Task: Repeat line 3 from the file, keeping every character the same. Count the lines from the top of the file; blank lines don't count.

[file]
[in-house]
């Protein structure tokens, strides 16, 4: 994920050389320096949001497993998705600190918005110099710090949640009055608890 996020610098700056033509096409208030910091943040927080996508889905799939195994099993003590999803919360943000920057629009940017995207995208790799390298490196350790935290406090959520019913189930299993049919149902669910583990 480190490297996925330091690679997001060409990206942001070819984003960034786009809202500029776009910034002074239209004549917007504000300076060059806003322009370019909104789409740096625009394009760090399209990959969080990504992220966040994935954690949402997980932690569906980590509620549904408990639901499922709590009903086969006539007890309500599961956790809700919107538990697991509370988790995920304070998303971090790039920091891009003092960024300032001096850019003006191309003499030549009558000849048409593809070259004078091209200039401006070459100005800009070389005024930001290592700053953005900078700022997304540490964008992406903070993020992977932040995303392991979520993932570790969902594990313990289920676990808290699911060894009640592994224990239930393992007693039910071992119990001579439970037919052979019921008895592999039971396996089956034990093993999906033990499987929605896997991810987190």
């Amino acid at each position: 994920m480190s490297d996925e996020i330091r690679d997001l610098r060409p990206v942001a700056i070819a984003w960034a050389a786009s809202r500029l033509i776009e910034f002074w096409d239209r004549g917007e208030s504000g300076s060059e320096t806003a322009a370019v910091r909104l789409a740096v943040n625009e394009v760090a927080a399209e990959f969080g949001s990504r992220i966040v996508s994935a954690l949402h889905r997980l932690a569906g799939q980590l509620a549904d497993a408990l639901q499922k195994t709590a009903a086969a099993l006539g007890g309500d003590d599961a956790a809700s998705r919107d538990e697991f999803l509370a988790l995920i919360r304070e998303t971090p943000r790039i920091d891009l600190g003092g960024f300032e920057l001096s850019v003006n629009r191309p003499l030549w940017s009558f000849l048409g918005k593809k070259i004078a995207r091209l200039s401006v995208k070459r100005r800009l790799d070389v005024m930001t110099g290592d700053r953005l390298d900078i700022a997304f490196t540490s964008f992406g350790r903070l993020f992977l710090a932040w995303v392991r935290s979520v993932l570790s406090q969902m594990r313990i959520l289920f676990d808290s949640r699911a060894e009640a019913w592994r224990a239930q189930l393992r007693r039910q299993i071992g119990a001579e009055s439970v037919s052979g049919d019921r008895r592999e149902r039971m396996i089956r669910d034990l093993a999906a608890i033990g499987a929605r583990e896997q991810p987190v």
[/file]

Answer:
């Amino acid at each position: 994920m480190s490297d996925e996020i330091r690679d997001l610098r060409p990206v942001a700056i070819a984003w960034a050389a786009s809202r500029l033509i776009e910034f002074w096409d239209r004549g917007e208030s504000g300076s060059e320096t806003a322009a370019v910091r909104l789409a740096v943040n625009e394009v760090a927080a399209e990959f969080g949001s990504r992220i966040v996508s994935a954690l949402h889905r997980l932690a569906g799939q980590l509620a549904d497993a408990l639901q499922k195994t709590a009903a086969a099993l006539g007890g309500d003590d599961a956790a809700s998705r919107d538990e697991f999803l509370a988790l995920i919360r304070e998303t971090p943000r790039i920091d891009l600190g003092g960024f300032e920057l001096s850019v003006n629009r191309p003499l030549w940017s009558f000849l048409g918005k593809k070259i004078a995207r091209l200039s401006v995208k070459r100005r800009l790799d070389v005024m930001t110099g290592d700053r953005l390298d900078i700022a997304f490196t540490s964008f992406g350790r903070l993020f992977l710090a932040w995303v392991r935290s979520v993932l570790s406090q969902m594990r313990i959520l289920f676990d808290s949640r699911a060894e009640a019913w592994r224990a239930q189930l393992r007693r039910q299993i071992g119990a001579e009055s439970v037919s052979g049919d019921r008895r592999e149902r039971m396996i089956r669910d034990l093993a999906a608890i033990g499987a929605r583990e896997q991810p987190v």